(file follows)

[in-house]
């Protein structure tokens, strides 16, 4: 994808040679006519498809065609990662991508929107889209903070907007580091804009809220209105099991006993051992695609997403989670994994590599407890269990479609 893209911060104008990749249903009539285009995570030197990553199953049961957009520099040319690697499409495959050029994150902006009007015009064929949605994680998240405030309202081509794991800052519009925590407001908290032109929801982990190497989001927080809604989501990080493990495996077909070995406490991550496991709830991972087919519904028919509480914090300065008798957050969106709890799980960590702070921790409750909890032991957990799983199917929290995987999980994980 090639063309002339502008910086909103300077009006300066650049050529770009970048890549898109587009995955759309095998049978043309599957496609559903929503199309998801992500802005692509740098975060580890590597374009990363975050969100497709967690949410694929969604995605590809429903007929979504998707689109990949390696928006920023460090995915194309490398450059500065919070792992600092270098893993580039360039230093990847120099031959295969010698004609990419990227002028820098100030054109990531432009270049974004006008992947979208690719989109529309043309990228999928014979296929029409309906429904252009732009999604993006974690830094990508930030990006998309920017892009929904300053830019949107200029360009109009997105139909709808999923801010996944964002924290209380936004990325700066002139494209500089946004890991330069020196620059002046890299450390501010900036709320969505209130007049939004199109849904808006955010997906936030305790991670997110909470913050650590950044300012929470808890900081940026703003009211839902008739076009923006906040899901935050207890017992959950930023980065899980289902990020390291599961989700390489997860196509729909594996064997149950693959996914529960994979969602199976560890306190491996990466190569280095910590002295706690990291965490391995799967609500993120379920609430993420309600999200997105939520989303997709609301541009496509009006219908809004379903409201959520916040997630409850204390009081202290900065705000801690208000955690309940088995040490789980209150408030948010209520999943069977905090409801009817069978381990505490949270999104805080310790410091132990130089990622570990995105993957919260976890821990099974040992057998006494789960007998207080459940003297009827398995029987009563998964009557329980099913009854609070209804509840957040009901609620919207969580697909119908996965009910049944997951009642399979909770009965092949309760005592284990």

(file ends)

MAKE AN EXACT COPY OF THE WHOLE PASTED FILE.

[in-house]
């Protein structure tokens, strides 16, 4: 994808040679006519498809065609990662991508929107889209903070907007580091804009809220209105099991006993051992695609997403989670994994590599407890269990479609 893209911060104008990749249903009539285009995570030197990553199953049961957009520099040319690697499409495959050029994150902006009007015009064929949605994680998240405030309202081509794991800052519009925590407001908290032109929801982990190497989001927080809604989501990080493990495996077909070995406490991550496991709830991972087919519904028919509480914090300065008798957050969106709890799980960590702070921790409750909890032991957990799983199917929290995987999980994980 090639063309002339502008910086909103300077009006300066650049050529770009970048890549898109587009995955759309095998049978043309599957496609559903929503199309998801992500802005692509740098975060580890590597374009990363975050969100497709967690949410694929969604995605590809429903007929979504998707689109990949390696928006920023460090995915194309490398450059500065919070792992600092270098893993580039360039230093990847120099031959295969010698004609990419990227002028820098100030054109990531432009270049974004006008992947979208690719989109529309043309990228999928014979296929029409309906429904252009732009999604993006974690830094990508930030990006998309920017892009929904300053830019949107200029360009109009997105139909709808999923801010996944964002924290209380936004990325700066002139494209500089946004890991330069020196620059002046890299450390501010900036709320969505209130007049939004199109849904808006955010997906936030305790991670997110909470913050650590950044300012929470808890900081940026703003009211839902008739076009923006906040899901935050207890017992959950930023980065899980289902990020390291599961989700390489997860196509729909594996064997149950693959996914529960994979969602199976560890306190491996990466190569280095910590002295706690990291965490391995799967609500993120379920609430993420309600999200997105939520989303997709609301541009496509009006219908809004379903409201959520916040997630409850204390009081202290900065705000801690208000955690309940088995040490789980209150408030948010209520999943069977905090409801009817069978381990505490949270999104805080310790410091132990130089990622570990995105993957919260976890821990099974040992057998006494789960007998207080459940003297009827398995029987009563998964009557329980099913009854609070209804509840957040009901609620919207969580697909119908996965009910049944997951009642399979909770009965092949309760005592284990």